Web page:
“The court will consider rescheduling some cases from the March and April sessions before the end of the term, if circumstances permit in light of public health and safety guidance at that time,” public information officer Kathleen Arberg said in a news release.
“The court will consider a range of scheduling options and other alternatives if arguments cannot be held in the courtroom before the end of the term.”
In normal times, the court finishes its work by the end of June and starts a new term in October.
The court’s announcement offered no further detail but seems to leave much leeway, including whether the justices would hold some hearings by teleconference or other method. The court has never allowed cameras into its courtroom, nor permitted live audio. It releases same-day audio of arguments only in rare circumstances.
The court will continue to decide cases in which it already has held argument. Some decisions, for instance, will be released Monday.
And while it is traditional that the court hold oral arguments, it is not required. Every term the justices decide a handful of cases based on the written briefs alone.
Two of the court’s pending issues seem particularly pressing.
Manhattan District Attorney Cyrus Vance Jr. and three Democratic-led congressional committees have won lower-court decisions granting them access to a range of Trump’s financial records relating to him personally, his family and his businesses.
The court put those decisions on hold and in December accepted Trump’s request to review them.
A coalition of liberal groups, including Demand Justice and People for the American Way, last month said the court needed to act.
“The court’s failure to make alternative arrangements in this time-sensitive case only serves to sanction Trump’s stonewalling of investigators by indefinitely interfering with lawful subpoenas,” the groups said in a news release. “Delaying this case is effectively picking a side.”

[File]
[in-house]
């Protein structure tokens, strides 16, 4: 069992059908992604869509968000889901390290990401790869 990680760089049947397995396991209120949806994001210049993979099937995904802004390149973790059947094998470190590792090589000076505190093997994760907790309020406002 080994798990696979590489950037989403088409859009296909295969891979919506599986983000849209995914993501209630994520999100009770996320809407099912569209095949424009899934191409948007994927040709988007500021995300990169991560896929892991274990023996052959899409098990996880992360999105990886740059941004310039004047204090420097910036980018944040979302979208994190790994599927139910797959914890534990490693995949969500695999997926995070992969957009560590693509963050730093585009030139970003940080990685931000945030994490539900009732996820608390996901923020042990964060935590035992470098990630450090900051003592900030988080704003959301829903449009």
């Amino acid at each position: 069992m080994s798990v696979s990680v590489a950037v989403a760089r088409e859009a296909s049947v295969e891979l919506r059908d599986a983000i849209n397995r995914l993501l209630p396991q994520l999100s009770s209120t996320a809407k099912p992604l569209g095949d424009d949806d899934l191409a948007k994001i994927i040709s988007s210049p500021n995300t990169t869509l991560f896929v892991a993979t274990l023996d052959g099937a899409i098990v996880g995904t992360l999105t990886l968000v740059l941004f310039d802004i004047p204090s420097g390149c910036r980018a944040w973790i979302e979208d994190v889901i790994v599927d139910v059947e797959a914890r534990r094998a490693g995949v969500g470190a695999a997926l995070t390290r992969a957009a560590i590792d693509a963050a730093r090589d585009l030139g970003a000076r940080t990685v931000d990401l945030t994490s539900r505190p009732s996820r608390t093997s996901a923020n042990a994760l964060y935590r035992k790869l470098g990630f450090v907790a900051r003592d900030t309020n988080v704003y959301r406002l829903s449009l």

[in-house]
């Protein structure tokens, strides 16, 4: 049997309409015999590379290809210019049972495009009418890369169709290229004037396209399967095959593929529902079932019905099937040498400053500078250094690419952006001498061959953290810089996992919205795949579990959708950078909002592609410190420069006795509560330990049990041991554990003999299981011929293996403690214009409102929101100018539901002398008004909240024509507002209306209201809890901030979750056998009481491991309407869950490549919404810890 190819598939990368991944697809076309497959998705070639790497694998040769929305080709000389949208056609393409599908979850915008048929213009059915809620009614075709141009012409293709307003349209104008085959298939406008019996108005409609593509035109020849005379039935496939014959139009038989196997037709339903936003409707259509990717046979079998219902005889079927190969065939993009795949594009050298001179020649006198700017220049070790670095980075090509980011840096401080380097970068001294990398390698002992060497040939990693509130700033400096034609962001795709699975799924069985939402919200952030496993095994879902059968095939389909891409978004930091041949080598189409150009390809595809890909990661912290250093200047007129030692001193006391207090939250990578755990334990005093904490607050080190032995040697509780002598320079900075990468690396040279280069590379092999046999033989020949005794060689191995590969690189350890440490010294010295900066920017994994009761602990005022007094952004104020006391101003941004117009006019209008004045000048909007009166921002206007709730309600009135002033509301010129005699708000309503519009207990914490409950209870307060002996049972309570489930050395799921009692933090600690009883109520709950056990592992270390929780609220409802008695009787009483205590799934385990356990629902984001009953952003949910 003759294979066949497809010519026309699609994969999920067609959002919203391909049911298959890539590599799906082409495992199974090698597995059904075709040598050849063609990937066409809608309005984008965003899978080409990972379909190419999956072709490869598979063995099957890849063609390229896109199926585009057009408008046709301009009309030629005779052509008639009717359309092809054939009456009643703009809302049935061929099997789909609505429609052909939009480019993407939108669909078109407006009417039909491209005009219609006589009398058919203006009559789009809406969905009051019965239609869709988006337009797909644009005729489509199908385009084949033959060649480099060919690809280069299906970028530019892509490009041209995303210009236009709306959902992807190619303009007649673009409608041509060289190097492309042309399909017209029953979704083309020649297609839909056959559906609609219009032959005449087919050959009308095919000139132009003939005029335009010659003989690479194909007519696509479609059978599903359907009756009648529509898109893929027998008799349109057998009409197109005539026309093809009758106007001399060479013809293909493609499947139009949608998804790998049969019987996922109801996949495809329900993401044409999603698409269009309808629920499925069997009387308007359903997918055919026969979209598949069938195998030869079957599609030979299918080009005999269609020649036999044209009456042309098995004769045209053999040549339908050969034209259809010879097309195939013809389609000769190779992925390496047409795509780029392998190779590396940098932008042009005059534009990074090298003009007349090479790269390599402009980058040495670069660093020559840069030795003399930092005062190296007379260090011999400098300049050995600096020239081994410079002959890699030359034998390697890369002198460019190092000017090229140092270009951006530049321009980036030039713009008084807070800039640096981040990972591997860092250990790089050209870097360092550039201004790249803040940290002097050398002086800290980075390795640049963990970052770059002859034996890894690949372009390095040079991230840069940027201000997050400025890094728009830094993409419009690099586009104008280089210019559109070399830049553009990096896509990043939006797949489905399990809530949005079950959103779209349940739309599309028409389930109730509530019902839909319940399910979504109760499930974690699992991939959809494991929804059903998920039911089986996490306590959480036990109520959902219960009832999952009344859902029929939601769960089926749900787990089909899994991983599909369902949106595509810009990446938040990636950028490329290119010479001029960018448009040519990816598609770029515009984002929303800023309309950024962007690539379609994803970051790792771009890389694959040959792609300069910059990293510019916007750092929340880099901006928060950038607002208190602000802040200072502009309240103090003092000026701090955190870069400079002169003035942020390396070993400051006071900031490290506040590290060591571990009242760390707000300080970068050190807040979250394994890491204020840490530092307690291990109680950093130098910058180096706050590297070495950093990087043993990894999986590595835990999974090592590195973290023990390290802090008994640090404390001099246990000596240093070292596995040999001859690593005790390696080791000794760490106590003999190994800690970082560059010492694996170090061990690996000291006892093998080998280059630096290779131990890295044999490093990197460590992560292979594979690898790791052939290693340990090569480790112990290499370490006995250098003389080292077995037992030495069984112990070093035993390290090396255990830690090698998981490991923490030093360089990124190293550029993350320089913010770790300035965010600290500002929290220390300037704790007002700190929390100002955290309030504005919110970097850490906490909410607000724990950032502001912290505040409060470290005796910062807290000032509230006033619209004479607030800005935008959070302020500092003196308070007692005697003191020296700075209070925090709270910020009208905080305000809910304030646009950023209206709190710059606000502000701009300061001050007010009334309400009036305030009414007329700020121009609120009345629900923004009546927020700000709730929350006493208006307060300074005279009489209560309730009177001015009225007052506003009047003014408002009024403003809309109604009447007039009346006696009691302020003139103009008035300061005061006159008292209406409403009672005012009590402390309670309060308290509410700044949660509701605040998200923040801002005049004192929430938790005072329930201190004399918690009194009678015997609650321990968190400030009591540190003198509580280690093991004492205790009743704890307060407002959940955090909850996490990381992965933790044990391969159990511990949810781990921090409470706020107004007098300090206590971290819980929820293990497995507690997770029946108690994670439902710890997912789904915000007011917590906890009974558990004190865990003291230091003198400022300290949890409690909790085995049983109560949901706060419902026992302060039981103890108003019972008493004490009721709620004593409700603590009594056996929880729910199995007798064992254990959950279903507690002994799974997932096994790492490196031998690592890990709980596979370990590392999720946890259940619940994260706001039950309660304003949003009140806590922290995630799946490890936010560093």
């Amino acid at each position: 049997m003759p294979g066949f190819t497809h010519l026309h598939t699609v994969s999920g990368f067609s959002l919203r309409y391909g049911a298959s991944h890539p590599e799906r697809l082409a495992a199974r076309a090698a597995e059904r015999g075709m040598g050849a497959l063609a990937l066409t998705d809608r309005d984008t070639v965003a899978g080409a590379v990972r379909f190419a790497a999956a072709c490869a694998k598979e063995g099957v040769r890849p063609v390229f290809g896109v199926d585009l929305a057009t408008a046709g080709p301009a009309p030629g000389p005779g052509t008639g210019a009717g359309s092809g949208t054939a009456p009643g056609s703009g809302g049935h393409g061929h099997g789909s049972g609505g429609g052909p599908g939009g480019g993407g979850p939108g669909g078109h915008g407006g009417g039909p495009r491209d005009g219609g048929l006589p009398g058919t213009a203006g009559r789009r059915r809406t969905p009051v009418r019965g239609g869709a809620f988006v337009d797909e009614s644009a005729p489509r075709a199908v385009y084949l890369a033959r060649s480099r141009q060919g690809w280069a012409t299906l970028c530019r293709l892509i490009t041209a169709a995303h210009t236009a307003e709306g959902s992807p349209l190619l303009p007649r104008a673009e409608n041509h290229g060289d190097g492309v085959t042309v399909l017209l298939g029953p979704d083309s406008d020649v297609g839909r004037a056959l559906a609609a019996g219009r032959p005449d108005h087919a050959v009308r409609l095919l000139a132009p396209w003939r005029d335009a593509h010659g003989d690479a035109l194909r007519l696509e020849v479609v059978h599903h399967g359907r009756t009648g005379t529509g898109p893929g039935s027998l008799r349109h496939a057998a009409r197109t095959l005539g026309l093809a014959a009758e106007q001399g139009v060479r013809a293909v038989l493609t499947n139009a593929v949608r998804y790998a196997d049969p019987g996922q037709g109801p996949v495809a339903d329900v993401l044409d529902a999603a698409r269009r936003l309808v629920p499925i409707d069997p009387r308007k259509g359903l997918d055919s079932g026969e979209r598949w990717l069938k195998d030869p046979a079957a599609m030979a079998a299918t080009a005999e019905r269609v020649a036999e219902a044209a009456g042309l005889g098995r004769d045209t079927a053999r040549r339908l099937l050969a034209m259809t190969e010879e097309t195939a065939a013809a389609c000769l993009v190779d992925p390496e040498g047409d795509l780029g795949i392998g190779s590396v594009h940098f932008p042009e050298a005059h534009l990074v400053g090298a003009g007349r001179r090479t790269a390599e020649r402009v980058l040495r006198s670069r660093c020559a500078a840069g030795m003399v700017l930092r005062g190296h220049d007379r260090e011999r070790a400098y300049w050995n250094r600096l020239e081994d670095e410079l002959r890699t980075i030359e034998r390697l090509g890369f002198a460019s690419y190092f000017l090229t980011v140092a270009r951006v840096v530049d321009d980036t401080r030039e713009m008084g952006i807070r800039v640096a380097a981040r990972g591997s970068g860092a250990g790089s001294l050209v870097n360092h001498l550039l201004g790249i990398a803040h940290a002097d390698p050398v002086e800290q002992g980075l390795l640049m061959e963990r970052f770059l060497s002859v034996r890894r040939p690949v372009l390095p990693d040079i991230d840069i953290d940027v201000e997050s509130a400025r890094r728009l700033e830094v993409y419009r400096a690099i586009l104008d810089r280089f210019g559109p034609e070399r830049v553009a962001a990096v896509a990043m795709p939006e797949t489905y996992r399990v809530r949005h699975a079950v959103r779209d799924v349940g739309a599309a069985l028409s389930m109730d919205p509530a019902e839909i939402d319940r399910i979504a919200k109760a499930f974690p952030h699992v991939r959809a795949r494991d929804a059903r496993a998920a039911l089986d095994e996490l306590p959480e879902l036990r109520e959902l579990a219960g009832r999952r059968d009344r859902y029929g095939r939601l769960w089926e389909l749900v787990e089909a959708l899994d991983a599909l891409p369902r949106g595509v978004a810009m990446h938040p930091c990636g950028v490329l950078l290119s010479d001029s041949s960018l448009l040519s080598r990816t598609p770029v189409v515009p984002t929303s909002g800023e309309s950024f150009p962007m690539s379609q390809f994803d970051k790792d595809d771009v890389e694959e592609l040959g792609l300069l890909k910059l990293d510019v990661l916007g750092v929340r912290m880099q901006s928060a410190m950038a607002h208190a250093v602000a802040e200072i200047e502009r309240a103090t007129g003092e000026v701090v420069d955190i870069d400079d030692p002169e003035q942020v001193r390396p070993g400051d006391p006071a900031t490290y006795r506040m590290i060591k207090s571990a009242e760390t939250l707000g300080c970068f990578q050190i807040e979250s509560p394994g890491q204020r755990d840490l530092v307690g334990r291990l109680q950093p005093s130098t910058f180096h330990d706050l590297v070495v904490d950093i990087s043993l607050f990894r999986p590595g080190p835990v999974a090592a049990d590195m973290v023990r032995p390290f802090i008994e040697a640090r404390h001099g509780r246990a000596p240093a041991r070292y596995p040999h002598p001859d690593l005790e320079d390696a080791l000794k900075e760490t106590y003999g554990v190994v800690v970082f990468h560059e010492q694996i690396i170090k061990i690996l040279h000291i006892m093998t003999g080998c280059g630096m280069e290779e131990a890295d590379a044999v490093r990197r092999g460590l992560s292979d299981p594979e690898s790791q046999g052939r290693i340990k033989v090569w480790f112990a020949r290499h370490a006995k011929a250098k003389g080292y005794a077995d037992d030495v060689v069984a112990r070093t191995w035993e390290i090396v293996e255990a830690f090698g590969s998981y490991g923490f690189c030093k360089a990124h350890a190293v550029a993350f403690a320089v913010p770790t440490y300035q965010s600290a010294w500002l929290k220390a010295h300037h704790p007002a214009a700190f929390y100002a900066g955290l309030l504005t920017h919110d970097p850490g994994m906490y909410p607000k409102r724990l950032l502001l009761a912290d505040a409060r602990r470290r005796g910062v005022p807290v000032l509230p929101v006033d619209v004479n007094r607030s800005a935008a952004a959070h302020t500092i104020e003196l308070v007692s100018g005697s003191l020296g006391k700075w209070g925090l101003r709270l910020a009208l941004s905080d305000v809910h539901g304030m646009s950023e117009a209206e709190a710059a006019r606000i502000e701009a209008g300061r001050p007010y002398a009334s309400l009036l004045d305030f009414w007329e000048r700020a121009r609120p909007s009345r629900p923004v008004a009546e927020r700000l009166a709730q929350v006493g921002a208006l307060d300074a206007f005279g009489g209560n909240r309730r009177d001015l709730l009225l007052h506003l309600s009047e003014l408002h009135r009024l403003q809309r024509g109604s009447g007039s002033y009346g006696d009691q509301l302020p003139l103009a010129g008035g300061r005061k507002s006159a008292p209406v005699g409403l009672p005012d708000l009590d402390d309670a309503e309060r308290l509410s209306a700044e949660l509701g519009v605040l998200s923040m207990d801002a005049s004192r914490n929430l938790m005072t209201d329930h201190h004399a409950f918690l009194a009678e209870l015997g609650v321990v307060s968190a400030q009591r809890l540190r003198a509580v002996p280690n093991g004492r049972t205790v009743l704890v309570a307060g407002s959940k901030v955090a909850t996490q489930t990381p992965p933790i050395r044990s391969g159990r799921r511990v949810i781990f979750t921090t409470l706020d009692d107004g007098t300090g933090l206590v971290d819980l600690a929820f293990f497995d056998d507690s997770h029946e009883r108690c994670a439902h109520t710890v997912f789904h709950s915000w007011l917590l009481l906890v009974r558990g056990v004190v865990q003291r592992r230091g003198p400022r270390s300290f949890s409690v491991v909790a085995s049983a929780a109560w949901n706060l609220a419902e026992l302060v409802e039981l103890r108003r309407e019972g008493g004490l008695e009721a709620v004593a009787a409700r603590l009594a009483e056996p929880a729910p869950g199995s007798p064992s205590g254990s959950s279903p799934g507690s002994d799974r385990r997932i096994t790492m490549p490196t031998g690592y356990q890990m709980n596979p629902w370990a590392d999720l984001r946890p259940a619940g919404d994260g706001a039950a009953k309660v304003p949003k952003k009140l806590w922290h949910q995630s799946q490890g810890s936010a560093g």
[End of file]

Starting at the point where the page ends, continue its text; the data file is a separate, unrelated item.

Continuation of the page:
The court had also agreed to decide whether states may require presidential electors to vote for the candidate who wins the state’s popular vote. In 2016 and before, some of those who met as the electoral college did not do that, and courts have split on whether states may punish or replace so-called faithless electors.
The Supreme Court was supposed to hear arguments this month; states had urged a decision before voters go to the polls in November.
Oral arguments are held in close quarters, shared by spectators, lawyers, journalists and court personnel. A majority of the justices are considered to be in the higher risk category for the coronavirus because of their ages.
Justice Ruth Bader Ginsburg is 87 years old, and her fellow Bill Clinton nominee, Justice Stephen G. Breyer, is 81. Chief Justice John G. Roberts Jr. and three other justices are 65 and older, and Justice Elena Kagan turns 60 later this month.
The justices were last on the bench together March 9. They have held private conferences remotely, with only Roberts in the room where they normally gather to decide which cases to reject or accept for review.